Celtic Exploration's 2011 proves to be bountiful, as the oil producer exits 2011 with 139 million barrels of oil equivalent, up from 67.5 million in 2010.
SOURCE - VantageWire.com - An update to the company's reserve totals were quite positive for Celtic Exploration Ltd. (TSX:CLT)(OTC:CEXJF), which more than doubled its proved plus probable oil reserves in 2011 from the previous year. In a press release put out today, the company announced that it had proved plus probable reserves of 139 million barrels of oil equivalent, up from an estimated 67.5 million BOE in 2010. This news isn't surprising as it comes after Celtic put up record production numbers to close out 2011 with 24,929 BOE per day.
Up 48 percent from the $930.7 million net present value at the end of 2010, Celtic's NPV of proved plus probable reserves at Dec. 31, 2011, discounted at 10 per cent before tax, was $1.38 billion. This higher valuation is due to the significant growth in reserves, despite lower forecasted natural gas prices.
The proved plus probable gas reserves totaled almost 637,000 million cubic feet at the end of 2011, up from 304,000 million cubic feet, while the weighting of these reserves was 24 per cent oil and 76 per cent gas volume wise and 44 per cent oil and 56 per cent gas based on revenue.
An area that Celtic is exploring is the Bigstone area of the Montney Formation, which is showing signs of being particularly liquid heavy, compared to the primarily dry gas nature of the Montney. In one of the most expensive land sale regions of Alberta, the Bigstone is one of the plays that Celtic is leading the way in, along with other players like Delphi Energy (TSX: DEE) (OTCPK:DPGYF), Trilogy Energy (TSX: TET) (OTCPK:TETZF) and a partnership between Donnybrook Energy (TSX-V: DEI) (OTC:CSTPF), Pennant Energy (TSX-V: PEN) (OTC:PENFF) and BlackBird Energy (TSX-V: BBI)(BEKBF.PK).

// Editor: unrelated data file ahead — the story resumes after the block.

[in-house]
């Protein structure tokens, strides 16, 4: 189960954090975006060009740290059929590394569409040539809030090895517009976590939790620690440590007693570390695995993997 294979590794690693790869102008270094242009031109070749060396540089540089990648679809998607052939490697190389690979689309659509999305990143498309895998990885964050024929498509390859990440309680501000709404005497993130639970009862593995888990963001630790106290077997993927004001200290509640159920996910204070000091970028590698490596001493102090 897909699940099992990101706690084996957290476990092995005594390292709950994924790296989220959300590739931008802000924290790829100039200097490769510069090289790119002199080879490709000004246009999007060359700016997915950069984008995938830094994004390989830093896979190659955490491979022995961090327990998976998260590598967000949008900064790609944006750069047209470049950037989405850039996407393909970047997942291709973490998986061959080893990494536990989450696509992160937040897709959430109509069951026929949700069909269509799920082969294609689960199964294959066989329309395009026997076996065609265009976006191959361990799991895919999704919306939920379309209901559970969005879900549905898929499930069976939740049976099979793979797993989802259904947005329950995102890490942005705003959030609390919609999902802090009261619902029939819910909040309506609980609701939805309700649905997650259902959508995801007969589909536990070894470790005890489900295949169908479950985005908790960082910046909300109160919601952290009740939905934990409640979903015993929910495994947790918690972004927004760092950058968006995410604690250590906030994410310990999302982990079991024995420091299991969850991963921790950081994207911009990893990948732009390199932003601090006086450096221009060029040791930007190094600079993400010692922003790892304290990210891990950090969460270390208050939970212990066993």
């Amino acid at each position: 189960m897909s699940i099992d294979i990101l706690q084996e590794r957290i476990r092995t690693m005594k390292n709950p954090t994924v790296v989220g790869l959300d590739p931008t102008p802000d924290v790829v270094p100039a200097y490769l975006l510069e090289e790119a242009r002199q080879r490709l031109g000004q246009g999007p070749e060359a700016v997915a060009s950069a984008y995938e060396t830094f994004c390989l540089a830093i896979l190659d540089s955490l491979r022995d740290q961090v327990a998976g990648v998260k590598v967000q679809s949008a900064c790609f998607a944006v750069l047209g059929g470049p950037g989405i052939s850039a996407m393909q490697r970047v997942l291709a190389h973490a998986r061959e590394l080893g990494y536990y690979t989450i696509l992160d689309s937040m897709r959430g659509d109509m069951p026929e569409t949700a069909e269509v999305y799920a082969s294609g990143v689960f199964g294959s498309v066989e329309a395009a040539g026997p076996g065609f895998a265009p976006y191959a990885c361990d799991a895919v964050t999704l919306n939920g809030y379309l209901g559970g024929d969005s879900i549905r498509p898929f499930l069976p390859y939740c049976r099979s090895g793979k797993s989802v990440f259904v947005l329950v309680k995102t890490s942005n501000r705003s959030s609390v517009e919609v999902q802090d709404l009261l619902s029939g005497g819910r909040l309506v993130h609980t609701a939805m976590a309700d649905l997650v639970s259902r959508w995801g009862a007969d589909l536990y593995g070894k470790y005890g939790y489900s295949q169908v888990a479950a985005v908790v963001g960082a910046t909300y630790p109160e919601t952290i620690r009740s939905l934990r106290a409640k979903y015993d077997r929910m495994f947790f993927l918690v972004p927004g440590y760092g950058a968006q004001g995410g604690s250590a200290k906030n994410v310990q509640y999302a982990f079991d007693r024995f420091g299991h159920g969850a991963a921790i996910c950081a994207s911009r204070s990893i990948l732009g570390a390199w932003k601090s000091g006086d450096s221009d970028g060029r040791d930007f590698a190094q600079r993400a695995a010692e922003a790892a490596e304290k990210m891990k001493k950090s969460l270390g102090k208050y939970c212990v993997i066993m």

On the Bigstone, Celtic Energy drilled a well located at 12-33-059-22W5 with a horizontal lateral of 2,979 metres in length within the Triassic Montney formation with results due in the near future. If the expansion of Celtic's processing capacity at its K3 Gas plant to 30 mmcf/d and 1,250 bbls/d in condensate are any indication, even larger numbers coming from the region could be accommodated soon.
Celtic's neighbours have also put up enticing numbers, with Delphi leading the way with its 1-19-60-22W5M well, successfully completed and flow tested at an average rate of 12.5 million cubic feet per day ("mmcf/d") over the final 24 hours of the four day flow period. The well was also producing approximately 770 barrels per day ("bbls/d") of condensate at the end of the test, although 100 percent of the frac fluid hadn't been recovered. Shallow-cut plant recoveries of natural gas liquids ("NGL's") are expected to yield an additional 30 to 35 bbls/mmcf.
The Donnybrook, Pennant, Blackbird partnership has also put out some positive results, with its first well which was drilled over roughly half the lateral length of Delphi's horizontal well. Their first well received promising results to the tune of 1,011 barrels of oil equivalent per day ("boe/d") with 295 bbls/d in NGLs, and a second, more-promising, well at 200 metres more lateral length than Delphi drilled at 15-32-60-22 W5M with results soon to follow. A delay in the timing of the results has raised questions, but once they are done ironing out some mechanical hiccups, production tie-in of both wells is expected by April 1. A third well is also on the agenda for this partnership with a drilling commencement date pegged for the third week of February.
With natural gas prices still slumping in the sub $2.50 range, Celtic and its neighbours are pulling good news stories out of the ground within the Montney Formation. This formation, that spans the Alberta-BC border, has drawn both praise and criticism depending on the year and the value of natural gas from the investment community. That said, if producers such as Celtic and the other companies drilling the Bigstone portion continue their exploration work, the value of both the liquid-heavy wells and the share prices of the companies drilling them should continue to drive upwards.
G. Joel Chury
Editor in Chief
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